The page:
Tony Cliff (born Yigael Gluckstein; 20 May 1917 – 9 April 2000), was a Trotskyist who was a founding member of the Socialist Review Group which went on to become the Socialist Workers Party. Born to a Jewish family in Palestine, he moved to Britain in 1947 and assumed the pen name Tony Cliff.
TONY CLIFF, who died on Sunday April 9 at the age of 82, was a major figure of the far-left in Britain and internationally. He built an organisation in Britain, which during the 1990s, has been by far the biggest on the far-left.
Whilst I have had a range of disagreements with his politics and analysis the contribution he made to revolutionary politics in Britain was clearly substantial. His energy and integrity will be greatly missed and the workersí movement will be the poorer without him.
I first met Tony Cliff nearly 40 years ago when I was a young shop steward in the car industry in Oxford and still a member of the Communist Party, even if a dissident one. There were two Trotskyist organisations in Oxford at the time the Socialist Labour League (SLL) and the International Socialists (IS).
The SLL was a growing organisation which had won the leadership of the Labour Partyís youth organisation the Young Socialists, and was recruiting young people in quite large numbers and had an impressive trade union intervention in some parts of industry. The IS was a much smaller organisation seeking to build itself a base in industry. The major problems with the SLLís internal regime were not apparent to us at that time.
My growing interest in Trotskyism, along with other militants from the car industry, was triggered by contact with a group of SLL students in the University.
In the same period we had a discussion with Tony Cliff as well. He came and addressed a group of us from the car plants. We were unconvinced by Cliffís rank and fileist politics, and ISís consequent reluctance to take positions in the trade unions and shop stewards movement.
Of course it was key to build support amongst the rank-and-file. But to build only amongst the rank and file, and as a result leave key leadership positions in the hands of the right-wing to be used against the rank-and-file never made sense to us.
The other issue of disagreement was on the theory of ëstate capitalism. Tony Cliff had long rejected Trotskyís analysis of the Soviet Union as a degenerated workersí state, set out in Revolution Betrayed, in favour of the idea that it had been state capitalist from some point in the second half of the 1920s.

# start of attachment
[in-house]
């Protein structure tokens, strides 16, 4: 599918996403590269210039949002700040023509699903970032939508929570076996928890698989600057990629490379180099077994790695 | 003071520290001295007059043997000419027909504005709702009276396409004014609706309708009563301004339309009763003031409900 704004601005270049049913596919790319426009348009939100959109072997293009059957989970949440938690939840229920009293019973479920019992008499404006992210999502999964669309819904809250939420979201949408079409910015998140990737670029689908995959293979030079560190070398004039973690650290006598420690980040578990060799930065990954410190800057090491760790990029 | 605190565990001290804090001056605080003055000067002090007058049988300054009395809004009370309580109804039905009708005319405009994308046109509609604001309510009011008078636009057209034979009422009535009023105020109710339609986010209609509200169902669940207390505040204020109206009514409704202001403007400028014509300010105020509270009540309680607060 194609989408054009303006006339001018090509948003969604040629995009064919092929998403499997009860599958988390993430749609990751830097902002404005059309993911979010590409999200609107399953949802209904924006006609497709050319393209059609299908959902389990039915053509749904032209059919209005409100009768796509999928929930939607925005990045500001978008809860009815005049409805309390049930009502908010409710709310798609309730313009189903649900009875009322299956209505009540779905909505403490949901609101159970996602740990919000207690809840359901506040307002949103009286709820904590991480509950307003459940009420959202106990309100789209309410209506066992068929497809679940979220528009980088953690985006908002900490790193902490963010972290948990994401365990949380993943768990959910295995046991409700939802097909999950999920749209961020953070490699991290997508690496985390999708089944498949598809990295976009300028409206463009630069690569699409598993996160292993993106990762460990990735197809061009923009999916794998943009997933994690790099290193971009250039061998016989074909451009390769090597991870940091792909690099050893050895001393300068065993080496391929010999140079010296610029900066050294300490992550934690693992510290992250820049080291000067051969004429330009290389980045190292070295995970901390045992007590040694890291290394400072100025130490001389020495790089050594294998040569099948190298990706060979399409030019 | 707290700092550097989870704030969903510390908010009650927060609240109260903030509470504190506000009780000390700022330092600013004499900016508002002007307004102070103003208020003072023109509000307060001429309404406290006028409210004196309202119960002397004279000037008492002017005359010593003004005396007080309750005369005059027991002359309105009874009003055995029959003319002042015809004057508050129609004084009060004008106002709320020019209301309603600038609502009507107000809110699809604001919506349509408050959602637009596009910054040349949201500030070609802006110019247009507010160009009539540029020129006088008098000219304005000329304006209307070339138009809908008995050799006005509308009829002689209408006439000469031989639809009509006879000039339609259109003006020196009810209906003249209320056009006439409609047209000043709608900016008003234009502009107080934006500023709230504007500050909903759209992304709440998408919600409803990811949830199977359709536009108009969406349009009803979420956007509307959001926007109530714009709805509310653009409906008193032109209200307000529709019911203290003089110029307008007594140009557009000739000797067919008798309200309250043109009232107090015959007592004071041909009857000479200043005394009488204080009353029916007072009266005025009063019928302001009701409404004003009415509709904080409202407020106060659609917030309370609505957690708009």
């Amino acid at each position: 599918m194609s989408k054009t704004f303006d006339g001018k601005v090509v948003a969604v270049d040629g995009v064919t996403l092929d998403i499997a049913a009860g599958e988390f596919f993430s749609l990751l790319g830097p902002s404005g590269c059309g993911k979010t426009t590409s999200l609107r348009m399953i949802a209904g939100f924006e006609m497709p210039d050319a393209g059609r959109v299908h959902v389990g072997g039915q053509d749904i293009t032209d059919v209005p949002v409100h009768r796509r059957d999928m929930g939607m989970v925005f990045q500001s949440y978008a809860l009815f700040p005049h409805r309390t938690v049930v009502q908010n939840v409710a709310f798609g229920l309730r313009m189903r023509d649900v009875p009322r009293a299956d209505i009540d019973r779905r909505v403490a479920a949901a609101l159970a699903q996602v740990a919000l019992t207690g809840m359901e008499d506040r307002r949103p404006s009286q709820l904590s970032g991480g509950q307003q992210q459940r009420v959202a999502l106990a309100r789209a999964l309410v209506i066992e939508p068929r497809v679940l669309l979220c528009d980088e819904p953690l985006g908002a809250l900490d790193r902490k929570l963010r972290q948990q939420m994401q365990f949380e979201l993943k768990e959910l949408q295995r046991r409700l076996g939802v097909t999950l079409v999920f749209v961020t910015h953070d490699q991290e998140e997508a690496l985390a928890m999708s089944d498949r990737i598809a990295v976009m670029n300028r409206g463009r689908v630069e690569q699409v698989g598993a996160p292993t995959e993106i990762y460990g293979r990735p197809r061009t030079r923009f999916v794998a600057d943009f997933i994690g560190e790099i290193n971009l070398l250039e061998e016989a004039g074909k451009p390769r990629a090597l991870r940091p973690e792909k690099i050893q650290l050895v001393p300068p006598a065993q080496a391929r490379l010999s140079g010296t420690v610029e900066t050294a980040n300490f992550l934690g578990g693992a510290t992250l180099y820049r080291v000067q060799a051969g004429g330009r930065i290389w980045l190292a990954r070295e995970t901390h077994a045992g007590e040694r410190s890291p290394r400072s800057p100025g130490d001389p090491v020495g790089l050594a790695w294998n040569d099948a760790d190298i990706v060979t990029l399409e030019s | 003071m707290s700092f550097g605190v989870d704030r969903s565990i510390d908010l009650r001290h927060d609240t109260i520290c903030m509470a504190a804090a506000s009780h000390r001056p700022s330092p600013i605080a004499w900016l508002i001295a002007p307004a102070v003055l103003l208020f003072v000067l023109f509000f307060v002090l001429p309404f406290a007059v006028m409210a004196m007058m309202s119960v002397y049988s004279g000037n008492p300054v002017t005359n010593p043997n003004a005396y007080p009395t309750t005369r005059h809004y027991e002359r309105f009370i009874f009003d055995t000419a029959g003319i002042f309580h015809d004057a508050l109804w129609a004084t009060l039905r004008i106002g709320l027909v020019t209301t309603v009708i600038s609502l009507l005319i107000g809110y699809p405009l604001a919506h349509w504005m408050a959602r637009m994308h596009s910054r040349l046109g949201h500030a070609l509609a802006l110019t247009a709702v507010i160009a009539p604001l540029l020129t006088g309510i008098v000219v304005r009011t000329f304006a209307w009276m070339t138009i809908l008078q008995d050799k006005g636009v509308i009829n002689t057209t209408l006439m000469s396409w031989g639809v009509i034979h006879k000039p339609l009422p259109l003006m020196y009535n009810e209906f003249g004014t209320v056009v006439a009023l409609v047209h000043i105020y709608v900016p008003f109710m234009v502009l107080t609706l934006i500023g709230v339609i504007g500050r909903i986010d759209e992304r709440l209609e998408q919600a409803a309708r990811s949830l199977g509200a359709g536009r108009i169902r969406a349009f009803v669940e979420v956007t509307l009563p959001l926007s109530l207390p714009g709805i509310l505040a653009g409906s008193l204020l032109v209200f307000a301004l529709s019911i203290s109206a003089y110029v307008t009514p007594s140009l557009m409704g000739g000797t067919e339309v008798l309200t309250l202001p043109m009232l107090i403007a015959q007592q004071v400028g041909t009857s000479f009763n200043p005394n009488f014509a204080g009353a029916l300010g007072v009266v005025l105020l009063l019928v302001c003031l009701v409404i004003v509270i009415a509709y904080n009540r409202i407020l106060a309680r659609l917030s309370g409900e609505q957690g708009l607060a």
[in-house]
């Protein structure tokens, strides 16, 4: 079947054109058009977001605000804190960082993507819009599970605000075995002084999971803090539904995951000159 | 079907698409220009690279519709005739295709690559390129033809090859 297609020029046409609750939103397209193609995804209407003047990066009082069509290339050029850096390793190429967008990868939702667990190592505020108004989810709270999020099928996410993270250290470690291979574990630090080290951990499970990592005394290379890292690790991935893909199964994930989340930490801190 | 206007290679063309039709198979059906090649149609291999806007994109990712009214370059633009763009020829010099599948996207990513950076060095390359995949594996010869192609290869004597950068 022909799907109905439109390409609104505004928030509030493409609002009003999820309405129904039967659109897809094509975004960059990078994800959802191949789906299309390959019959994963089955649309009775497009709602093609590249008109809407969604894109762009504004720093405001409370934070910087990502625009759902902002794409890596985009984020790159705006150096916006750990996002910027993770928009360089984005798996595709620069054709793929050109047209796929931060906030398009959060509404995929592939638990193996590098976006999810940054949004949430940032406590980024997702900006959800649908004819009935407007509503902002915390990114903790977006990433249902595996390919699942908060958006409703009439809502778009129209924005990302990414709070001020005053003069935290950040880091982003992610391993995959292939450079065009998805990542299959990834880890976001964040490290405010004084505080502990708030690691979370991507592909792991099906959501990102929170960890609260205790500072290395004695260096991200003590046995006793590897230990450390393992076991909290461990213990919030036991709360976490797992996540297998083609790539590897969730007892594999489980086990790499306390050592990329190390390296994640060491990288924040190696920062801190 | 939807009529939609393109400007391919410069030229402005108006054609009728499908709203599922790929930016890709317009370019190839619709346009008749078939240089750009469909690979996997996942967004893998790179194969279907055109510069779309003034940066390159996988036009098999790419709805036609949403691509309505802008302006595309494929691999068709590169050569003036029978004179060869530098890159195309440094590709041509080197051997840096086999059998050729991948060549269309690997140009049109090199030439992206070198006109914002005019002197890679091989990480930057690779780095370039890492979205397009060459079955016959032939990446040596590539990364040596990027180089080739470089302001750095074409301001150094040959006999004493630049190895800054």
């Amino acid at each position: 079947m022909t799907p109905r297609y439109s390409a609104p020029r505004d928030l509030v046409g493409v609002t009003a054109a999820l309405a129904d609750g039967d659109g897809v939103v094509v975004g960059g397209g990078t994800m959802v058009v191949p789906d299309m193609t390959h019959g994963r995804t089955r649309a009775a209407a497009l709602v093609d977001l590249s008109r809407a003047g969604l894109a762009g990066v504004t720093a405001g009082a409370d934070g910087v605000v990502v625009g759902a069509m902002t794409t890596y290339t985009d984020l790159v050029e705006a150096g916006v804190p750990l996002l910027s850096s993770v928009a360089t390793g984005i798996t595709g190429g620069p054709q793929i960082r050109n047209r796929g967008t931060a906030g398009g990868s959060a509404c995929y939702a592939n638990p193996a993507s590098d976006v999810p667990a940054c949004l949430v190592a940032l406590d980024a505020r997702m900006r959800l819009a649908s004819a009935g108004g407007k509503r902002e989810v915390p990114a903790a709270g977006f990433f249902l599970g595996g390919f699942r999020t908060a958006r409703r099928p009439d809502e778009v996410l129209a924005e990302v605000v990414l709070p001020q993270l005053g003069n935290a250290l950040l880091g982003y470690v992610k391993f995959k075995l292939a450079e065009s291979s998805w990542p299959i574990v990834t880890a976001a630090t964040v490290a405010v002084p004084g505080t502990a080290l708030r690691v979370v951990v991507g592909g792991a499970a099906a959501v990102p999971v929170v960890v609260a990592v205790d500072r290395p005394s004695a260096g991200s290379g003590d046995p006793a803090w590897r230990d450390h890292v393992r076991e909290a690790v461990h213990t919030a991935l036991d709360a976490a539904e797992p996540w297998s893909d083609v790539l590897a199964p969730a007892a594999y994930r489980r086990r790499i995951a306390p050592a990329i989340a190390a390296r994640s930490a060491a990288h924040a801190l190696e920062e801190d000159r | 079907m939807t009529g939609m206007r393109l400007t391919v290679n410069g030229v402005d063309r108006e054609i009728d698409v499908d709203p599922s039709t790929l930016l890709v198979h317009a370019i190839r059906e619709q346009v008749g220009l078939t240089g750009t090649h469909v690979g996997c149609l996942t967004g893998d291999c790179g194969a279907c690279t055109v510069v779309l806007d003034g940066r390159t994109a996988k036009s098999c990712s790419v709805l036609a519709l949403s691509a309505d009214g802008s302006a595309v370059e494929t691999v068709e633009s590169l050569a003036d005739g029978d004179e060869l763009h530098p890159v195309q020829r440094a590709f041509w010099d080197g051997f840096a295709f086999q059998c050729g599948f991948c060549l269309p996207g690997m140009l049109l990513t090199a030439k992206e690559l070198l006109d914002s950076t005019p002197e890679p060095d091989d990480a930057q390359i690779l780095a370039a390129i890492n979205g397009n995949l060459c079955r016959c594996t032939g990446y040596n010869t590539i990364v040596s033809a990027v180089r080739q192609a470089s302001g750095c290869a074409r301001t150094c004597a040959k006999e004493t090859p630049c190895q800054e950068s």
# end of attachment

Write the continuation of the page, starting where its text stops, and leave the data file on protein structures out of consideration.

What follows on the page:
We proposed a debate between Tony Cliff and SLL leader Gerry Healy on the issue, but in the end it took place with Healy and a local member of the IS.
Our decision to join the SLL a couple of years later was based on our rejection of Tony Cliffís two key ideas, rank and fileism and state capitalism.
Cliff rightly pointed to the Stalinist nightmare, at a time when it was not so easy to do so. He concluded that what had happened in the Soviet Union was not that the power had been taken from the working class by a counter revolutionary bureaucracy on the basis of existing property relations, but that the mode of production had changed back to a form of capitalism - state capitalism. The bureaucracy were now a new ruling class extracting surplus value and accumulating capital as capitalism does.
This led him to conclude that there was nothing at all to defend in the USSR and that it was as much an imperialist power as the USA. The practical application of this theory came when he took a position of neutrality in the Korean war, but it is a position which was not carried through consistently.
The IS/SWP was not neutral in the Vietnam war but correctly opposed US imperialism and later developed a more consistent anti-imperialist position whilst maintaining its ëNeither Washington or Moscowí slogan.